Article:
tv BBC World News Outside Source PBS November 2, 2021 5:00pm-5:31pm PDT
♪ ♪ narrator: funding for this presentation of this program is provided by... woman: architect. bee keeper. mentor. a raymond james financial advisor tailors advice to help you live your life. life welplanned. woman: the rules of business are being reinvented with a more flexible workforce. by embracing innovation, by looking not only at current opportunities, but ahead to future ones. man: people who know, know bdo.
narrator: funding was also provided by, the freeman foundation. by judy and peter blum kovler foundation; pursuing solutions for america's neglected needs. and by contributions to this pbs station from viewers like you. thank you. announcer: and now, "bbc world news". ♪ hello. i am christian fraser live from the cop summit. live pledges on how to tackle the climate emergency. over 100 countries pledged to cut methane emissions by 30%. >> it is one of the most potent greenhouse gases there is. it amounts to half the a warming
we are experiencing today. >> there's a big commitment on protecting the world's trees. 110 nations pledged to end or reverse deforestation in 10 years. >> the clock is ticking. we don't have a chance to fail. that is the message of the secretary-general. that is our message. christian: world leaders are leaving glasgow later, leaving their technical teams to flesh out the details. the former presidents of world and european football are charged with fraud after the unlawful transfer of over $2 million. ♪ christian: welcome back to glasgow and the second and final day of the world leaders summit at cop26.
there are some significant announcements to address the climate emergency. first, a global partnership aims cut methane emissions by 30% by 2030. more than 100 countries have signed up. china, russia andndia are not part of the pledge. earlier in the day, there was a pledge to halt deforestation. the countries that signed up make up about 85% of the world's forest. there was also an international plan to spur the development of clean tech. our political editor laura kuenssberg reports. laura: when cultur clash, can they still agree? when there is so much difference, there can be dissent. there are so many faces here in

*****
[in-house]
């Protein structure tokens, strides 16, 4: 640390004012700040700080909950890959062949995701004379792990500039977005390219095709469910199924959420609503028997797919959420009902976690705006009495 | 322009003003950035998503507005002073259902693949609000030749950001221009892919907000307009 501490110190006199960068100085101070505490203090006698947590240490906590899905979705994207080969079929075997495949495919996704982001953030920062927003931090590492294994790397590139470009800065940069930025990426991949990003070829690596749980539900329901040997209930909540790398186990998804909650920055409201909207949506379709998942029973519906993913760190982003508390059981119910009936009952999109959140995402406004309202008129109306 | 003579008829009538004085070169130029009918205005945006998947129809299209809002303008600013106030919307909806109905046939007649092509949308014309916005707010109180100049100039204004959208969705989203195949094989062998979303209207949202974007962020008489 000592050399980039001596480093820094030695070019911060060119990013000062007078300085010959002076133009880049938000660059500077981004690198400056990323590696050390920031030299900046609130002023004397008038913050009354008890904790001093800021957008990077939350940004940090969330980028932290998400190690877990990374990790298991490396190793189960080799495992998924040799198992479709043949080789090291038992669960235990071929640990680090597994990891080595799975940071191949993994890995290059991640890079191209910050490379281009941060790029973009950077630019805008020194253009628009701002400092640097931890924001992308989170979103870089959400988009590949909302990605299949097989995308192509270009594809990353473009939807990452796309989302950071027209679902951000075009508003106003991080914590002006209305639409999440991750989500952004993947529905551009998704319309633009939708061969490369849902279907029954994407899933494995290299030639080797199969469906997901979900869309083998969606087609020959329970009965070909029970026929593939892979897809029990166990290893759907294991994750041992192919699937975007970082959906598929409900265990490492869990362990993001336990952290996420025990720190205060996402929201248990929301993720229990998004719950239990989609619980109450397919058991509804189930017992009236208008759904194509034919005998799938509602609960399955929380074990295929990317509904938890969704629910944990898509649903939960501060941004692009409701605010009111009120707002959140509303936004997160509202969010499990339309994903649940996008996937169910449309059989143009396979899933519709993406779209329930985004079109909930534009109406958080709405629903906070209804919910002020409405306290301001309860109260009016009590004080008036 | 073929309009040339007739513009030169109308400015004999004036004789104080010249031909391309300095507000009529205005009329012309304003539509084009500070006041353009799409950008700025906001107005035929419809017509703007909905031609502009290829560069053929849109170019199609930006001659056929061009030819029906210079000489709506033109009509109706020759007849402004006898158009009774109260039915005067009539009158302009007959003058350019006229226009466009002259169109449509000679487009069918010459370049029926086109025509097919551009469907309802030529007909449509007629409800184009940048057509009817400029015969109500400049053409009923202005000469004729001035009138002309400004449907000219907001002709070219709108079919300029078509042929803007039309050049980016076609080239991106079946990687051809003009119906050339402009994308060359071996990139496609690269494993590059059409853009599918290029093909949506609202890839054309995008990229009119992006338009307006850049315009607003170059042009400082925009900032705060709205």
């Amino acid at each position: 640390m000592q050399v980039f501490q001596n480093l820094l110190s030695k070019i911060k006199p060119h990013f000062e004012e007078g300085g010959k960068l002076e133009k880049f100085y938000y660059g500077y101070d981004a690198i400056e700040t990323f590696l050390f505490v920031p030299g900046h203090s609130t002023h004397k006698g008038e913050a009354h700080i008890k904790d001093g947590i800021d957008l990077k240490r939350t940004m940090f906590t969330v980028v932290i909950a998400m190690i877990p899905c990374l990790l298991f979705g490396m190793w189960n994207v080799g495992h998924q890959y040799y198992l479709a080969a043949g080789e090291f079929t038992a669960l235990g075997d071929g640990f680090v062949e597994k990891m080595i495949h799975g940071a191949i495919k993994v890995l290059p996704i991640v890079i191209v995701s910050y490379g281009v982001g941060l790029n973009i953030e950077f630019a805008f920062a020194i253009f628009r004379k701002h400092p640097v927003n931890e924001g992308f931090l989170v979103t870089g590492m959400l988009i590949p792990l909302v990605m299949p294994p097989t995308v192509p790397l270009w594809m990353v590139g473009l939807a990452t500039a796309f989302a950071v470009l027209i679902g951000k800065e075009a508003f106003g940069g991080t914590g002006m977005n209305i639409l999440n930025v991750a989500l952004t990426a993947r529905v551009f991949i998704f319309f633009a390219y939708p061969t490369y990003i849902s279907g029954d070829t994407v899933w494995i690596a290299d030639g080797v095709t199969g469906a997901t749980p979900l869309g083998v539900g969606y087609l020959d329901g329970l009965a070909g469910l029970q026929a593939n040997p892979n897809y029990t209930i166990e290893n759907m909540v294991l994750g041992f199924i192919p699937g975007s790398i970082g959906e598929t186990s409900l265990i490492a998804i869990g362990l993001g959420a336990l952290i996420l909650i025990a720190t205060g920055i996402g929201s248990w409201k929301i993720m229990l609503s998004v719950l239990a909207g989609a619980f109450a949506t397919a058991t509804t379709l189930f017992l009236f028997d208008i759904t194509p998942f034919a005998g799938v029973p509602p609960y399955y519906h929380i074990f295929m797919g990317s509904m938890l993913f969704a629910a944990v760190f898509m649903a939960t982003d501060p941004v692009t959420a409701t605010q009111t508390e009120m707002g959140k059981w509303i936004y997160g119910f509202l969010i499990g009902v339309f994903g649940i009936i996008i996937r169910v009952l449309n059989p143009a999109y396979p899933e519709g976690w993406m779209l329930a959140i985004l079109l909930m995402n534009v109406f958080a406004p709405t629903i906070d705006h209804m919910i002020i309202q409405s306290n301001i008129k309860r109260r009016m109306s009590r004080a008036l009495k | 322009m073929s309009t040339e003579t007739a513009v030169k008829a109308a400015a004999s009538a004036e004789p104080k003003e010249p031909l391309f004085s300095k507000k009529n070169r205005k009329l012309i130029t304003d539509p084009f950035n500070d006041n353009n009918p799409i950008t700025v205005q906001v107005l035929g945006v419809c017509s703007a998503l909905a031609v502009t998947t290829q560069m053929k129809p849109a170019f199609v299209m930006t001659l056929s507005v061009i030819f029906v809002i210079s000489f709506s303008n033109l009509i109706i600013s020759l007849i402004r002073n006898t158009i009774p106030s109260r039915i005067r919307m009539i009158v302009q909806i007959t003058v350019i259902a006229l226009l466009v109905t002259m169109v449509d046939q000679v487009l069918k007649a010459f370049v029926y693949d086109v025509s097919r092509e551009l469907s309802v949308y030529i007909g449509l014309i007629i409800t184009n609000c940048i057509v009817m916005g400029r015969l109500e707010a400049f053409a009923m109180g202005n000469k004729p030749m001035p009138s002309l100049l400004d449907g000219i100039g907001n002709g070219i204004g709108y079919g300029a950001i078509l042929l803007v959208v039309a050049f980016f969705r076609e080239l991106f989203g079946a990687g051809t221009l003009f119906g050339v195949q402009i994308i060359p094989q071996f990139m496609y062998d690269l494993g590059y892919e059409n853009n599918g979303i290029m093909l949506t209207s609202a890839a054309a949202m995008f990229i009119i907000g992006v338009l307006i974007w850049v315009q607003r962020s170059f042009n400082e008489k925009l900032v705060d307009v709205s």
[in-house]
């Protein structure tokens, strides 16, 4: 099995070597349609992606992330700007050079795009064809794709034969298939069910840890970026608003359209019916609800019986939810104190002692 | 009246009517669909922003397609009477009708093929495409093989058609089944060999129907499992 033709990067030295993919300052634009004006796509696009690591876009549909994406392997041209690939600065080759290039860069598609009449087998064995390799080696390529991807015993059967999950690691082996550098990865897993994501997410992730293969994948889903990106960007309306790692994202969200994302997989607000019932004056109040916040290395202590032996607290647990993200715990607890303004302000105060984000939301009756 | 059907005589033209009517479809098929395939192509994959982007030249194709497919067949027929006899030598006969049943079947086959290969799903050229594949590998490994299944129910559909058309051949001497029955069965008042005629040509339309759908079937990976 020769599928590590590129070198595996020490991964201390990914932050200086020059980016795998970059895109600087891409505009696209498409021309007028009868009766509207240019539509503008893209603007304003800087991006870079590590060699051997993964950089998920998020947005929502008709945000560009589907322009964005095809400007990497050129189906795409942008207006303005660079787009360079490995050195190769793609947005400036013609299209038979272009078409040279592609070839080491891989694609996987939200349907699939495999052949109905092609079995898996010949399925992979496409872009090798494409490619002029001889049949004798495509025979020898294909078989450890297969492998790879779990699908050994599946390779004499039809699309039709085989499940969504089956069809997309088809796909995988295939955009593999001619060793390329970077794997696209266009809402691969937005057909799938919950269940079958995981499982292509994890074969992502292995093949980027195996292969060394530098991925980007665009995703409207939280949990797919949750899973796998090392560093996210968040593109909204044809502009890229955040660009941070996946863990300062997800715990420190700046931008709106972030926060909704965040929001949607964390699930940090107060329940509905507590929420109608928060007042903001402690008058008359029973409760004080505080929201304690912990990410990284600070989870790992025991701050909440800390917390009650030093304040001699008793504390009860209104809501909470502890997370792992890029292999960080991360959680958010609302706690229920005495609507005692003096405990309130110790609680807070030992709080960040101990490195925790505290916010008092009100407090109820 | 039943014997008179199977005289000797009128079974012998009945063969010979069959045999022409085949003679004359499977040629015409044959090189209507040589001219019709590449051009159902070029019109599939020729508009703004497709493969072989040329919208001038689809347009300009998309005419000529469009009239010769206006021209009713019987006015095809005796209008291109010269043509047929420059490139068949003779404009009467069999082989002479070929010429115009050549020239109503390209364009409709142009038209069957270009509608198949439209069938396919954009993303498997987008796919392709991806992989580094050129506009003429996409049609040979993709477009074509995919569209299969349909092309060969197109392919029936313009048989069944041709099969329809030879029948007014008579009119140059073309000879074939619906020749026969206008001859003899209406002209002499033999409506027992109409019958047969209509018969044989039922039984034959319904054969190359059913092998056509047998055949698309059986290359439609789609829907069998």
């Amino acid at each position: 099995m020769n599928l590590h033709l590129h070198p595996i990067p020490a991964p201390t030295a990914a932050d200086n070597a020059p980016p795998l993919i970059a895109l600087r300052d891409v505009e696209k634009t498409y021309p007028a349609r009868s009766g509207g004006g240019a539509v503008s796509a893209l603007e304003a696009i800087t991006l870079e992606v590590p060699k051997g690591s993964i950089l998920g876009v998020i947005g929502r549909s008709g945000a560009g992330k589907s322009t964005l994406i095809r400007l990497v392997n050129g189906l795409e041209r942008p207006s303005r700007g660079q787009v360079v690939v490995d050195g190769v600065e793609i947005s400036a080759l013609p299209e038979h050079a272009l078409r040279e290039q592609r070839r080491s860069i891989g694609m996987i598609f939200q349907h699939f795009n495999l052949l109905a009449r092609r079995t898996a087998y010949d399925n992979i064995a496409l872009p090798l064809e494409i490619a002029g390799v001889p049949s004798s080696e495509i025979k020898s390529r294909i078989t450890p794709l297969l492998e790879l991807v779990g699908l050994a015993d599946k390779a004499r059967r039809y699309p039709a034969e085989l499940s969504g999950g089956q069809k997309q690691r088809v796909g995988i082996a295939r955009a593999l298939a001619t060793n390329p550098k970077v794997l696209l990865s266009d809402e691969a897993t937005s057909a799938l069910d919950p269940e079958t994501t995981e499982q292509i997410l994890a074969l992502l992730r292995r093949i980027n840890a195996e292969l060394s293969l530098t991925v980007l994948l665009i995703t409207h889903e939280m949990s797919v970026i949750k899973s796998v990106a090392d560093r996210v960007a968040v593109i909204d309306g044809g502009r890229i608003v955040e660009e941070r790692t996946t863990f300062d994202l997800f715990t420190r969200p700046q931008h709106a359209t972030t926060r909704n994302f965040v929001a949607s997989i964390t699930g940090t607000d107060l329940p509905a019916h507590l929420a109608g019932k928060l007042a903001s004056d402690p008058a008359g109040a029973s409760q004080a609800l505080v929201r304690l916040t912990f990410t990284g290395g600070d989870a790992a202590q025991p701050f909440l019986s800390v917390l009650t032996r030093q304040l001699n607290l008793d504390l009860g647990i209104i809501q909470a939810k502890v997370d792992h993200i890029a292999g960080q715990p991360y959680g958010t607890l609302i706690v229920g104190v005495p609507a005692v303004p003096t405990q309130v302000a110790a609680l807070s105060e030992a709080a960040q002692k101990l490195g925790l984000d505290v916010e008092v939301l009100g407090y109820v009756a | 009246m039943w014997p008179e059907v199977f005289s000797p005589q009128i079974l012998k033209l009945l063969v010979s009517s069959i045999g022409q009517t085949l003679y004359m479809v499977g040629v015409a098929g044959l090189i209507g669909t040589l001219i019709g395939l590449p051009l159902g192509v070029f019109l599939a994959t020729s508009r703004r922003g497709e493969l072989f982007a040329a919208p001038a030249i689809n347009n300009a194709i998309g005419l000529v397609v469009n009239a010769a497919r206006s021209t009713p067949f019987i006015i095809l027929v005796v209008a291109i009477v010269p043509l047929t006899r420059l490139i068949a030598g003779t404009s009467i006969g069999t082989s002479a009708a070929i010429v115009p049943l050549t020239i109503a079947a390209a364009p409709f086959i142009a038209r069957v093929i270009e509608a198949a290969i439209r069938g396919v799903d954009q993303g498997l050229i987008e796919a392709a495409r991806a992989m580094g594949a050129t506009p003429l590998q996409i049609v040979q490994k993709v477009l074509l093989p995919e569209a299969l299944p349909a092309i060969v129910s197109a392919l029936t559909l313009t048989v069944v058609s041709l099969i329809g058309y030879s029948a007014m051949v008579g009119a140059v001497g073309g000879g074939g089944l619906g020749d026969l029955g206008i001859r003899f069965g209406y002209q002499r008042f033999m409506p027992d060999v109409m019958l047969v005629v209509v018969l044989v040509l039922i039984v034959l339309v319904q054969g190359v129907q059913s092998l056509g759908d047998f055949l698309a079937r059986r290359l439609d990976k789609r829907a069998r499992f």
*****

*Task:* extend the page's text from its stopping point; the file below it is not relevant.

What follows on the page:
glasgow, so manyacets of what could be done. >> are you pleased with what is happening this week? laura: hollywood stars might campaign, but less countries might complain. the united nations fears there is not enough trust to bridge the gaps, but deals are being made. 100 leaders signed a pledge to stop the destruction of forests in nine years time. >> i am confident we can do this. all we need to do is summon the will that we know is right and necessary. let's get to work. we can do this. christian: even laura: the leader of the free world could be hemmed in, president biden struggling to push his green ambitions through at home. leaders will depart tonight, leaving instructions with their negotiators. around 1 countries have signed
up to cut the potent greenhouse gas methane by nearly one third by the end of the decade, but away from the glitz of the main stage, down a quiet corridor, a sign of just how hard an overall agreement will be. china's president xi is not here, but one of the most powerful people you've never heard of is in his place, china's climate negotiator. >> my discussions with john kerry were highly constructive. we found there were still huge gaps. he criticized laura: countries with more cash on not helping those. >> i am cautiously optimistic in the sense that all meay to the
g20 in rome, i said to some of you on the plane, if this was a football match, the current score would be 5-1 down in the match between humanity and climate change. i think what you could say today after two days of talks with around 120 world leaders is that we've pulled back a goal or perhaps even two. i think we are going to be able to take this thing to extra time. >> what or who is going to score the extra two or three goals? >> one thing that starts to give me optimism is that we are starting to create, for the countries that find it most difficult, to transition away from fossil fuels. we are starting to create those coalitions of support to help them to move on. laura: the first 48 hours have been frantic, and today, there's been a flurry of promises that